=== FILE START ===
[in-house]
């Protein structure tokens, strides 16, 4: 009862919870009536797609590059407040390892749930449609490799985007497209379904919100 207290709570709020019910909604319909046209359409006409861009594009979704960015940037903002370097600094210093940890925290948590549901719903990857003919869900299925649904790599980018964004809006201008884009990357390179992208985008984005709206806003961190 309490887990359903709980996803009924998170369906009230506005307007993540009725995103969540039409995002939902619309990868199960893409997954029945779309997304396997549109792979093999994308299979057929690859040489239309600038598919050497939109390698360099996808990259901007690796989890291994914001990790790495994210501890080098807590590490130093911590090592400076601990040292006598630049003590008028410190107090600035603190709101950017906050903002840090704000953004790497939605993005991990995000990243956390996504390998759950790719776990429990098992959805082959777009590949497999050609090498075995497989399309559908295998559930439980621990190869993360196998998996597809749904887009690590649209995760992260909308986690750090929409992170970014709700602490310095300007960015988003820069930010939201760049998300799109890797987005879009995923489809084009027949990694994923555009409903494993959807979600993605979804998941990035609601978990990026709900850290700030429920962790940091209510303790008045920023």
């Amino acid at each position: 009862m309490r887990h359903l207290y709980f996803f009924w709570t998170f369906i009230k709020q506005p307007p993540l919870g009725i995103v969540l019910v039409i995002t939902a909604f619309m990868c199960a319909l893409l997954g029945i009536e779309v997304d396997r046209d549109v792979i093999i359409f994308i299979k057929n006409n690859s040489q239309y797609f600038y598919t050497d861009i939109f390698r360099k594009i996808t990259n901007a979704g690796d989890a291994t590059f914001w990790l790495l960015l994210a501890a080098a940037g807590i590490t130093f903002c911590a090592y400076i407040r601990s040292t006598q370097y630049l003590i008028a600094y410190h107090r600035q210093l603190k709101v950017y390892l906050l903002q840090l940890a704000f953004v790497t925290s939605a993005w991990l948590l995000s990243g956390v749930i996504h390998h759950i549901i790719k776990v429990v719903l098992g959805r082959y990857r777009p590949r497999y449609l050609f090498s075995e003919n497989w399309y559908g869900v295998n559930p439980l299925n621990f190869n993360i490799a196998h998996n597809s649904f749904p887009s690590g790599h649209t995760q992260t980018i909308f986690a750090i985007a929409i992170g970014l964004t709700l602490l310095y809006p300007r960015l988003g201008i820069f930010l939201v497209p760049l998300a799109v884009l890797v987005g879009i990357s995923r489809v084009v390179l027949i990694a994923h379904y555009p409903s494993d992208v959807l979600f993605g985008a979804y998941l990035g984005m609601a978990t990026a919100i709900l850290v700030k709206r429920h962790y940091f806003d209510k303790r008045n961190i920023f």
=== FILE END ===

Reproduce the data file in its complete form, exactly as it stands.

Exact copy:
[in-house]
């Protein structure tokens, strides 16, 4: 009862919870009536797609590059407040390892749930449609490799985007497209379904919100 207290709570709020019910909604319909046209359409006409861009594009979704960015940037903002370097600094210093940890925290948590549901719903990857003919869900299925649904790599980018964004809006201008884009990357390179992208985008984005709206806003961190 309490887990359903709980996803009924998170369906009230506005307007993540009725995103969540039409995002939902619309990868199960893409997954029945779309997304396997549109792979093999994308299979057929690859040489239309600038598919050497939109390698360099996808990259901007690796989890291994914001990790790495994210501890080098807590590490130093911590090592400076601990040292006598630049003590008028410190107090600035603190709101950017906050903002840090704000953004790497939605993005991990995000990243956390996504390998759950790719776990429990098992959805082959777009590949497999050609090498075995497989399309559908295998559930439980621990190869993360196998998996597809749904887009690590649209995760992260909308986690750090929409992170970014709700602490310095300007960015988003820069930010939201760049998300799109890797987005879009995923489809084009027949990694994923555009409903494993959807979600993605979804998941990035609601978990990026709900850290700030429920962790940091209510303790008045920023």
């Amino acid at each position: 009862m309490r887990h359903l207290y709980f996803f009924w709570t998170f369906i009230k709020q506005p307007p993540l919870g009725i995103v969540l019910v039409i995002t939902a909604f619309m990868c199960a319909l893409l997954g029945i009536e779309v997304d396997r046209d549109v792979i093999i359409f994308i299979k057929n006409n690859s040489q239309y797609f600038y598919t050497d861009i939109f390698r360099k594009i996808t990259n901007a979704g690796d989890a291994t590059f914001w990790l790495l960015l994210a501890a080098a940037g807590i590490t130093f903002c911590a090592y400076i407040r601990s040292t006598q370097y630049l003590i008028a600094y410190h107090r600035q210093l603190k709101v950017y390892l906050l903002q840090l940890a704000f953004v790497t925290s939605a993005w991990l948590l995000s990243g956390v749930i996504h390998h759950i549901i790719k776990v429990v719903l098992g959805r082959y990857r777009p590949r497999y449609l050609f090498s075995e003919n497989w399309y559908g869900v295998n559930p439980l299925n621990f190869n993360i490799a196998h998996n597809s649904f749904p887009s690590g790599h649209t995760q992260t980018i909308f986690a750090i985007a929409i992170g970014l964004t709700l602490l310095y809006p300007r960015l988003g201008i820069f930010l939201v497209p760049l998300a799109v884009l890797v987005g879009i990357s995923r489809v084009v390179l027949i990694a994923h379904y555009p409903s494993d992208v959807l979600f993605g985008a979804y998941l990035g984005m609601a978990t990026a919100i709900l850290v700030k709206r429920h962790y940091f806003d209510k303790r008045n961190i920023f």